I agree. But even if plotting against normalized distance makes sense, interpolation is the wrong way to do it, if the goal is to show the raw data. It amounts to fabricating data points. Either show the raw data as data points, or show a fitted curve, or both. *Don’t* interpolate the raw data and show it as data points.

OK, so how do I do this in Excel? Right now I have three columns of data for three different streets, some data sets turned out longer than others. I think the X values now are a new point every cell downwards, so some lines wound up longer. Since each total distance is exactly one block this looks odd to have them different.

You’ve got a right mess here. It appears you gathered your data before you had decided how to report it. That’s a poor technique as you’ve now noticed.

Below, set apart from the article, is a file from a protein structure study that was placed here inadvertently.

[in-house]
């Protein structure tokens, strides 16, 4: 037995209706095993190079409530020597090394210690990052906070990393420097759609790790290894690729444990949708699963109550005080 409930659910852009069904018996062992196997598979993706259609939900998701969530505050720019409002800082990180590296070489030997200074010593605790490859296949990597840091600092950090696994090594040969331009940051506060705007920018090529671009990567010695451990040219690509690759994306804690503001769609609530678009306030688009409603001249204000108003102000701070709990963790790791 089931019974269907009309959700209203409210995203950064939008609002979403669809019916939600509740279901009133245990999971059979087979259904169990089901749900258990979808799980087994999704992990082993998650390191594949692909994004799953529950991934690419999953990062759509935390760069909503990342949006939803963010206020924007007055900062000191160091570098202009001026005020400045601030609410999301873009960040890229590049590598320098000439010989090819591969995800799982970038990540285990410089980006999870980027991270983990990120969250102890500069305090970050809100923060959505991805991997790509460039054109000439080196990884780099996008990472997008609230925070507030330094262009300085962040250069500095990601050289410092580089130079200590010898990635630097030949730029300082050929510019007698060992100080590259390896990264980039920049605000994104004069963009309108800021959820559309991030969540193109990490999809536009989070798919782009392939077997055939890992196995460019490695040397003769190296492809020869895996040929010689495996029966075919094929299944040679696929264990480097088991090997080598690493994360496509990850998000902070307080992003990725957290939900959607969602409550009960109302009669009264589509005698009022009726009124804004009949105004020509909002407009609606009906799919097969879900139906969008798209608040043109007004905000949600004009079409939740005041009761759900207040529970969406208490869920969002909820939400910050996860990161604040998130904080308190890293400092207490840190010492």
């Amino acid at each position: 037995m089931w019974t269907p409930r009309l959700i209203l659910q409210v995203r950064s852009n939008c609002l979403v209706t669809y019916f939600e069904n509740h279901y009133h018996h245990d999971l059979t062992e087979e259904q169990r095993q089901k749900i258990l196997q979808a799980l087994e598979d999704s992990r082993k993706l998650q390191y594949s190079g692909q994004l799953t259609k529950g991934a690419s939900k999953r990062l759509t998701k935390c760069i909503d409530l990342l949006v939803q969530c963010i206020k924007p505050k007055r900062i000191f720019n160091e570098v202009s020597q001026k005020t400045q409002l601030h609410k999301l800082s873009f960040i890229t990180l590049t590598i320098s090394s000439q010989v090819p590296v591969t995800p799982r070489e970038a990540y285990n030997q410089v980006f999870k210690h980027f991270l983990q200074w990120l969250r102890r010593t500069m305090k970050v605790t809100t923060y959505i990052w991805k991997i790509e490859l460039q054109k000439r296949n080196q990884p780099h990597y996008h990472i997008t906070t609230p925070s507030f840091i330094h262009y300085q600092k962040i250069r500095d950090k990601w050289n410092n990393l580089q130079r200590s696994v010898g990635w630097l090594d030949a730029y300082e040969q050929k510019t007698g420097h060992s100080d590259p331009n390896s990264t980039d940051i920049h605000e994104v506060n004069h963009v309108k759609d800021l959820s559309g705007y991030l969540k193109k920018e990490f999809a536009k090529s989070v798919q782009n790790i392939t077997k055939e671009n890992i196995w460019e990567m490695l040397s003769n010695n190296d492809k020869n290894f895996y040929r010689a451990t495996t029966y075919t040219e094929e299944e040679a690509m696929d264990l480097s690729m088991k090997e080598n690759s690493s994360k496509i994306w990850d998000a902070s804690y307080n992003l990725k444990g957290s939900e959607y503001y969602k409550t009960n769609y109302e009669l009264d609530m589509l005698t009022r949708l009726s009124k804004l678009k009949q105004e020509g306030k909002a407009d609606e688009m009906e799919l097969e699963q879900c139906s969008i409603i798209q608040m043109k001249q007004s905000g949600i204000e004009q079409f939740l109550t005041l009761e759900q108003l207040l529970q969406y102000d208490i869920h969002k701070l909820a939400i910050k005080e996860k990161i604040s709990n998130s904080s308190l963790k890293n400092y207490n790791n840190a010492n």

Clearly each of your blocks is a different length in both 4-pace units and in actual measuring tape feet.

So your problem is you want the results in units of blocks and round fractions (e.g. 1/10ths, 1/35ths, whatever) of blocks but that’s not how you gathered your data.

As well I bet the street lights are in different spots along each block. e.g. the first light is found 20 feet from a corner on one block, but is found 40 feet from the corner on a different block. An interesting question is if the streetlights themselves are spaced the same distance apart on each block. I bet the answer is almost, but not exactly. With weird spacing situations at every intersection. Which will complicate any efforts to make block-to-block visual alignments on a single graph.